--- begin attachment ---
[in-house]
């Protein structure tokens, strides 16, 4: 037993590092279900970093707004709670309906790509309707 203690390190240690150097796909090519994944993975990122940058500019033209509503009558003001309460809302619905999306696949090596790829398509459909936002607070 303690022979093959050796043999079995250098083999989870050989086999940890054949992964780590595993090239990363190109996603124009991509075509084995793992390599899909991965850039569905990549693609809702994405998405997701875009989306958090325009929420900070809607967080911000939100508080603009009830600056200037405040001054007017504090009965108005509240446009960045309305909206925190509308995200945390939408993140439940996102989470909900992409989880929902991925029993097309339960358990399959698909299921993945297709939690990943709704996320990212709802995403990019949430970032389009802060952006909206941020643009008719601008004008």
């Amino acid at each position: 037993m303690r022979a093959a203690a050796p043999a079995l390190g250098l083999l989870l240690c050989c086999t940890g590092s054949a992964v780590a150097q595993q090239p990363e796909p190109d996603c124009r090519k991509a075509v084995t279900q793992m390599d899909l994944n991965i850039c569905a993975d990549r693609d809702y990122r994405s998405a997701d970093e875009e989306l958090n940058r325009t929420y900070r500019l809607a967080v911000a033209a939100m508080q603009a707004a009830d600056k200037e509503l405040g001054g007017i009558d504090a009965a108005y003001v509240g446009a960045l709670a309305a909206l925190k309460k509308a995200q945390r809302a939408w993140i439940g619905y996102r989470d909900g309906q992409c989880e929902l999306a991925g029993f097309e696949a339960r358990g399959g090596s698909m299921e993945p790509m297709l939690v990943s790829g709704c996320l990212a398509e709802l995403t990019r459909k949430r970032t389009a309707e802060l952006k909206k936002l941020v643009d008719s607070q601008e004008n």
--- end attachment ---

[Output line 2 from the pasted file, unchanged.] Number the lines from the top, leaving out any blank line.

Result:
């Protein structure tokens, strides 16, 4: 037993590092279900970093707004709670309906790509309707 203690390190240690150097796909090519994944993975990122940058500019033209509503009558003001309460809302619905999306696949090596790829398509459909936002607070 303690022979093959050796043999079995250098083999989870050989086999940890054949992964780590595993090239990363190109996603124009991509075509084995793992390599899909991965850039569905990549693609809702994405998405997701875009989306958090325009929420900070809607967080911000939100508080603009009830600056200037405040001054007017504090009965108005509240446009960045309305909206925190509308995200945390939408993140439940996102989470909900992409989880929902991925029993097309339960358990399959698909299921993945297709939690990943709704996320990212709802995403990019949430970032389009802060952006909206941020643009008719601008004008």